So many stories I could tell, but let's just leave it at that....

Estella said...

I am still enjoying the story of your family.

Virginia said...

I really enjoy your stories! There is so much that happened in my family that I don't even know that half of it. I just live my life and let the past stay in the past.

Pat Cochran said...

Like you, I have many family mem-
bers whom I would love to know
more about. There are few persons
left that we could get information
from. So sad!

Pat Cochran

Kaelee said...

Family history is so interesting. My father and his side of the family were really into recording and saving family stories. I still wish I had paid more attention to them when they were alive. My mom never wanted to talk about family history. Most of the stories from her side of the family are ones my older sister and brother could remember from what my grandparents told them. I was fortunate in that I knew all four of my grandparents. I am also fortunate that I had a younger brother who spent a large amount of time with my paternal grandmother. He was into family history in a big way. He also rescued papers that my mom and aunt were burning after my maternal grandmother died. One is a letter written on birch bark from my grandfather after he came to Canada. He saved money by sending letters back to England using that material. My maternal grandmother was 3 years older than him and a ladies maid but she gladly came to Canada after he saved enough money to send for her.

traveler said...

Family history is always fascinating since it is real and meaningful. Better than fiction and your story is unforgettable.

desere_steenberg said...

Family history is simply facinating, but at lass my family is not one that wrote down their history in a big old book for me to study which would really have of been easier than trying to track it down ! I have so many questions for so many of my family members in the past but they sadly have left our earth before I got the chance to ask , so for now I have to stick to snooping around as much as possible with my nose in as many places as possible to discover any good or bad secrets but I am loving it !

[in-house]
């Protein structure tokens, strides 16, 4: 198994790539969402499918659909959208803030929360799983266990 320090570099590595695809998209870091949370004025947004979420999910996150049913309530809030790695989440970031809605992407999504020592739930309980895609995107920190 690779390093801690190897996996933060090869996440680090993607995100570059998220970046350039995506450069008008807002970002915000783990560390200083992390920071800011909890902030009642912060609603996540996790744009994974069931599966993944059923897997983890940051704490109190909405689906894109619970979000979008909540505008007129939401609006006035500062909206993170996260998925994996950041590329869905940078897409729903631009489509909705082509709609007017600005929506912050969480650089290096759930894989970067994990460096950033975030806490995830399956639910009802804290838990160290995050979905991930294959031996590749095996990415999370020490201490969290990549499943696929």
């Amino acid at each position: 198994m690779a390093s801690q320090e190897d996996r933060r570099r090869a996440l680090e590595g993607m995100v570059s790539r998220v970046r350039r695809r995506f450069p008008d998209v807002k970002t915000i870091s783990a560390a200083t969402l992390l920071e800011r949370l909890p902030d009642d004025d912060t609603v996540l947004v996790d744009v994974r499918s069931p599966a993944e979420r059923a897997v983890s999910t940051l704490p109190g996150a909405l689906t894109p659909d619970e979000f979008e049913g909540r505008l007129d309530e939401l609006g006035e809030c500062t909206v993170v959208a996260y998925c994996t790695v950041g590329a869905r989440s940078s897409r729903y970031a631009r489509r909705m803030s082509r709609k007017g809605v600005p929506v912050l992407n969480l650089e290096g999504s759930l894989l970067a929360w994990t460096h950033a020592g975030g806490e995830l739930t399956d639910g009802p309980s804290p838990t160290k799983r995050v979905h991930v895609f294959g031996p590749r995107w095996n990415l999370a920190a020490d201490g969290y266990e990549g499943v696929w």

Thanks for the fun post I enjoyed it !

All the best
Desere

Kirsten said...

Wonderful post, and that picture... it reminds me of those vintage Christmas cards. Too cute!!

host said...

Thanks for sharing! I enjoy reading your stories.

SiNn said...

I loveee your books expecually casting spells havent had a chance to read any of the other ones cant wait to tho ur work rocks!

mortalsinn@yahoo.com

susanwilson44 said...

I SO love reading these posts! Keep them coming, they are fascinating x

Michele L. said...

Hi Barbara!

Oh wow! Reading about your Grandpa evokes memories of my Grandma and the hard times she went through. My mom remembers getting slivers of ice from the ice man when he delivered a block. She thought it was heaven! She tells me about the outhouse they used and how cold it was in the winter time. Can you imagine going out to it just to go to the bathroom? Brrr....!!!

Mary said...

I'm so glad you are continuing this story, I have been enjoying it very much.

miztik_rose@yahoo.com

Nas Dean said...

Love reading everybody's family history!

pageturner said...

I've been enjoying all your posts on your family history - thanks for sharing the stories!

pageturner345@gmail.com